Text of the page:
I’d make a lousy straight woman for a lot of reasons. The not-wanting-to-sleep-with-men-thing is the obvious answer. However, I’m much more inclined to sleep with men than are many of my married lady friends, who seem to be perpetually repulsed by their husbands.
The top reason I’d make a bad straight woman is that I really enjoy making fun of babies. About the worse sin you can commit as a straight woman is poking fun at infants and toddlers.
Why is this? It’s not like they can fight back. They can’t counter with a clever retort that makes your observation appear less than witty. They’re the perfect foils.
I love my nieces. But what I love even more is getting a laugh at their expense. When I say, “Oooh, you look good enough to eat,” I always follow it by plopping them in a big roasting pan. That joke never gets old.
Many of my baby jokes revolve around my desire to cook and eat them. But I never would. Unless, of course, a puppy or kitten wasn’t available. That joke never gets old, either.
I have an office friend who is an expectant father. One day, as I was giving him many practical uses for a new baby—human shield; food tester; psychology experiment; light snack—a gang of straight women surrounded me, and insisted that I take charge of planning his “man shower.”
“I don’t shower with men,” I chirped gaily, happy that my deviant sexuality got me out of yet another ugly jam.
“It’s a baby shower for fathers,” they scolded.
It’s my ignorance of bizarre suburban rituals—and not my desire to bed women—that seems to be most offensive to straight women.
“Done!” I exclaimed.
“What do you mean ‘done’?” they asked in exasperation. “These things take weeks of planning. What food will be served? What games will be played?” I asked.
They didn’t like my suggestion that we head to a bar after work one afternoon, get the new dad plastered, and encourage him to make out with his boss.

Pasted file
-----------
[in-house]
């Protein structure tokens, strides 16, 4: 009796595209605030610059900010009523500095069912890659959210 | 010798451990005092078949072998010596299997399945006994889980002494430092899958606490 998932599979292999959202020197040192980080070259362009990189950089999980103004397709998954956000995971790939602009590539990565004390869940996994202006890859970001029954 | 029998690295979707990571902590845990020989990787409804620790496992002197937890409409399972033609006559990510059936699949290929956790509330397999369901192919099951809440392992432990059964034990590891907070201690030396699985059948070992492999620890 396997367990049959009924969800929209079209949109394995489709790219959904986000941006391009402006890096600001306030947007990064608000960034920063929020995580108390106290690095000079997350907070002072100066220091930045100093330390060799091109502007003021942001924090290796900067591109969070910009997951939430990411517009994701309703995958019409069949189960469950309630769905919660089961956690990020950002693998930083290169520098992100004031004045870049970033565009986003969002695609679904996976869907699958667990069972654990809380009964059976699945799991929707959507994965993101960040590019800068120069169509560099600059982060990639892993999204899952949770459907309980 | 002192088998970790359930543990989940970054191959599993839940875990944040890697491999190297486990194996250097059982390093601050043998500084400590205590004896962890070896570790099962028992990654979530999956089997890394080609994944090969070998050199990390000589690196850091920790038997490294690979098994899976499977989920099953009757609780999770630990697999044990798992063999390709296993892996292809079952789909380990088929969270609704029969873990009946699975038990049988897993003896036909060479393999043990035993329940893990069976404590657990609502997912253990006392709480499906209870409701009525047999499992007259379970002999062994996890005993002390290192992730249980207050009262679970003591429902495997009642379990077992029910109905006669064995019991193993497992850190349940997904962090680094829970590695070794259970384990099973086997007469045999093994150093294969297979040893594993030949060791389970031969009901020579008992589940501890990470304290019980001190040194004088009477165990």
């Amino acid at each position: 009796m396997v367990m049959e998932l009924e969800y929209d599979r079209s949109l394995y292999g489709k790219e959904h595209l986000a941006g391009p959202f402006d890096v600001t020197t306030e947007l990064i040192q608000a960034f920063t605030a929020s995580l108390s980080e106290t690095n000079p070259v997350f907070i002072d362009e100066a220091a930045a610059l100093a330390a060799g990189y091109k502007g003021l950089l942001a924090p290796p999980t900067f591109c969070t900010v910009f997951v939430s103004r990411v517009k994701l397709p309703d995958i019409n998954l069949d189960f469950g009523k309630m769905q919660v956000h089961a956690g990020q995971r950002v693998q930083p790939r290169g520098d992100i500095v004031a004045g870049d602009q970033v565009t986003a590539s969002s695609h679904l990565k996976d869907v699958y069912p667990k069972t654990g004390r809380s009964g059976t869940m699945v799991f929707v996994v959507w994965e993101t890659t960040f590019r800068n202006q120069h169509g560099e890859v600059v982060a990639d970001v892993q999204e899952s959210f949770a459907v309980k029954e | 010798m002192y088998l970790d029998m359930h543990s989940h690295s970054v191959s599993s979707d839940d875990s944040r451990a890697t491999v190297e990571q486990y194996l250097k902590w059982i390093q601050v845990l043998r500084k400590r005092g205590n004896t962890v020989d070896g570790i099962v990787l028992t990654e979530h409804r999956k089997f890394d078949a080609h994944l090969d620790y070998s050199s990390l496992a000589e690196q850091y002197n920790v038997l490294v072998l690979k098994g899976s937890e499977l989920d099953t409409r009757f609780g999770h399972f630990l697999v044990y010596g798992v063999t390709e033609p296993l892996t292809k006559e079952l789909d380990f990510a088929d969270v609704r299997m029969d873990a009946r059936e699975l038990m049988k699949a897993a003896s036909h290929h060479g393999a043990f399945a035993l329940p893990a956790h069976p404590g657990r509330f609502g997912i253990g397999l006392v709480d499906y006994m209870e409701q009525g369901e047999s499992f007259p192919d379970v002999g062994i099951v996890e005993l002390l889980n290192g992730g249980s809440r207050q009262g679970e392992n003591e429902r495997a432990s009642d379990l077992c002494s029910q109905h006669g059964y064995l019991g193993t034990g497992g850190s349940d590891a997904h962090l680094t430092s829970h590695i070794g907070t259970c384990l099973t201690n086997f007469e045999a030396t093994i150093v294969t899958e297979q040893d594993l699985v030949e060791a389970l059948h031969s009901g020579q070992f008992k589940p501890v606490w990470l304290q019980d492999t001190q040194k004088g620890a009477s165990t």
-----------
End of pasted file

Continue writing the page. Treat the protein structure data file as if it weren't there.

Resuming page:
“That’s a fun game!” I enthused.
It should be noted that every straight man in the office perked up at that idea. Our collective spirits were crushed, though, when the women insisted that instead of getting drunk, we play proper baby shower games, many of which, alarmingly, revolve around making people taste a chocolate bar melted into a diaper.
“Why is it OK to humiliate adults by forcing them to eat chocolate poop, but making fun of babies is forbidden?” I asked. “What’s a baby ever done for me other than drool down the back of my cashmere sweater? If any of you spit up Simulac on me, that would be the end of our friendship. Plus, I’d make you pay the dry cleaning bill. Babies should consider themselves lucky that I let them off so easy. My nieces have each excreted various substances on me over the years, and I’ve started college funds for them.”
The gaggle of straight women stared at me in horror, something they seem to enjoy doing to make themselves feel better about their being uniquely positioned to destroy their children’s self-esteem. And then, they retreated to the main conference room to begin strategizing for the shower.
I turned to the boys, and announced that my version of the shower would begin in five minutes at the dive bar downstairs, where we would honor the new tot by sucking on bottles, nuzzling breasts, whimpering about things beyond our control, and spitting up on strangers.
Hey, I wrote a book. You can by Dateland at Amazon.